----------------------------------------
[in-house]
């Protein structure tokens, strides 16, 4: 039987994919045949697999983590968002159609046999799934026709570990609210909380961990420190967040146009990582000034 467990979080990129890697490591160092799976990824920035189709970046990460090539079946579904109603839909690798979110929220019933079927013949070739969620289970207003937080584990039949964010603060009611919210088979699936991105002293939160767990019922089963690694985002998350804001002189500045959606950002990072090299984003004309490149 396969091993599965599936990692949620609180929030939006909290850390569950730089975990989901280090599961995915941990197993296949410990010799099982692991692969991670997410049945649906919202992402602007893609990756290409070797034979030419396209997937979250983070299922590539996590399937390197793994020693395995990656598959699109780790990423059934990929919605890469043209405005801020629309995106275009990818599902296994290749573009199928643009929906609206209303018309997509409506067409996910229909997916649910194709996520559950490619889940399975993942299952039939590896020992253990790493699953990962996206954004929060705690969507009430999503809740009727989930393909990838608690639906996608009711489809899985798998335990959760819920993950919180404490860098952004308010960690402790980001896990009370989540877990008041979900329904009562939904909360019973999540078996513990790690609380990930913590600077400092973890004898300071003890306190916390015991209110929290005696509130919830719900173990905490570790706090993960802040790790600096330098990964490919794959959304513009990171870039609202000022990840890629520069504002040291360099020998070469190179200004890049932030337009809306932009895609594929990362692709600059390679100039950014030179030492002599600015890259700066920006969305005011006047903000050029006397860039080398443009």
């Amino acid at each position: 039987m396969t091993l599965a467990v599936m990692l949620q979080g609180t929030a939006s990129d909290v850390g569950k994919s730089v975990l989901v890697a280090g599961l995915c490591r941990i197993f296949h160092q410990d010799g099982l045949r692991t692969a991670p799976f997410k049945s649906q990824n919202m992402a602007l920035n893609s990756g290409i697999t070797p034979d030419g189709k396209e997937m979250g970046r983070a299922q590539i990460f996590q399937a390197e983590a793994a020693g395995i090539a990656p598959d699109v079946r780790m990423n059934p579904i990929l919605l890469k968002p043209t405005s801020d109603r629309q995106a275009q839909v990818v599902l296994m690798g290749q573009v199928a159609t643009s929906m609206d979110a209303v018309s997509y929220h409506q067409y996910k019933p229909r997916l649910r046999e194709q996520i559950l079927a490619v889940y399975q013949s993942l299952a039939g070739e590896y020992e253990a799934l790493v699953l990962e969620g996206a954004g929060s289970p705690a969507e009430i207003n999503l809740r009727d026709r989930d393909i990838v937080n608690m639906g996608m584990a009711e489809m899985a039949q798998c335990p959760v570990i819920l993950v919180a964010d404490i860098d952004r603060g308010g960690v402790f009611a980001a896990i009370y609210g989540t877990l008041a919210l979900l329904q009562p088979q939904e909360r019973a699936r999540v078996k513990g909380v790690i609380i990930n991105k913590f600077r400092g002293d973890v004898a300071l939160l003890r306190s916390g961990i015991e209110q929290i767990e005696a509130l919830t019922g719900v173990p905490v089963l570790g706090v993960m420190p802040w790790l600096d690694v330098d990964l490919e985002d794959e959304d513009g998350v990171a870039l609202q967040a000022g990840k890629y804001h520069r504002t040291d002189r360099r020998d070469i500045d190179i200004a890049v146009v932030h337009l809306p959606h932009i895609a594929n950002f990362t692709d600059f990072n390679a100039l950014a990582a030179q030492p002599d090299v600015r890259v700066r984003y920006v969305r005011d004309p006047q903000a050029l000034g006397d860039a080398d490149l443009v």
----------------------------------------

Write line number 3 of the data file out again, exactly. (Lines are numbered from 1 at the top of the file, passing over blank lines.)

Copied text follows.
């Amino acid at each position: 039987m396969t091993l599965a467990v599936m990692l949620q979080g609180t929030a939006s990129d909290v850390g569950k994919s730089v975990l989901v890697a280090g599961l995915c490591r941990i197993f296949h160092q410990d010799g099982l045949r692991t692969a991670p799976f997410k049945s649906q990824n919202m992402a602007l920035n893609s990756g290409i697999t070797p034979d030419g189709k396209e997937m979250g970046r983070a299922q590539i990460f996590q399937a390197e983590a793994a020693g395995i090539a990656p598959d699109v079946r780790m990423n059934p579904i990929l919605l890469k968002p043209t405005s801020d109603r629309q995106a275009q839909v990818v599902l296994m690798g290749q573009v199928a159609t643009s929906m609206d979110a209303v018309s997509y929220h409506q067409y996910k019933p229909r997916l649910r046999e194709q996520i559950l079927a490619v889940y399975q013949s993942l299952a039939g070739e590896y020992e253990a799934l790493v699953l990962e969620g996206a954004g929060s289970p705690a969507e009430i207003n999503l809740r009727d026709r989930d393909i990838v937080n608690m639906g996608m584990a009711e489809m899985a039949q798998c335990p959760v570990i819920l993950v919180a964010d404490i860098d952004r603060g308010g960690v402790f009611a980001a896990i009370y609210g989540t877990l008041a919210l979900l329904q009562p088979q939904e909360r019973a699936r999540v078996k513990g909380v790690i609380i990930n991105k913590f600077r400092g002293d973890v004898a300071l939160l003890r306190s916390g961990i015991e209110q929290i767990e005696a509130l919830t019922g719900v173990p905490v089963l570790g706090v993960m420190p802040w790790l600096d690694v330098d990964l490919e985002d794959e959304d513009g998350v990171a870039l609202q967040a000022g990840k890629y804001h520069r504002t040291d002189r360099r020998d070469i500045d190179i200004a890049v146009v932030h337009l809306p959606h932009i895609a594929n950002f990362t692709d600059f990072n390679a100039l950014a990582a030179q030492p002599d090299v600015r890259v700066r984003y920006v969305r005011d004309p006047q903000a050029l000034g006397d860039a080398d490149l443009v």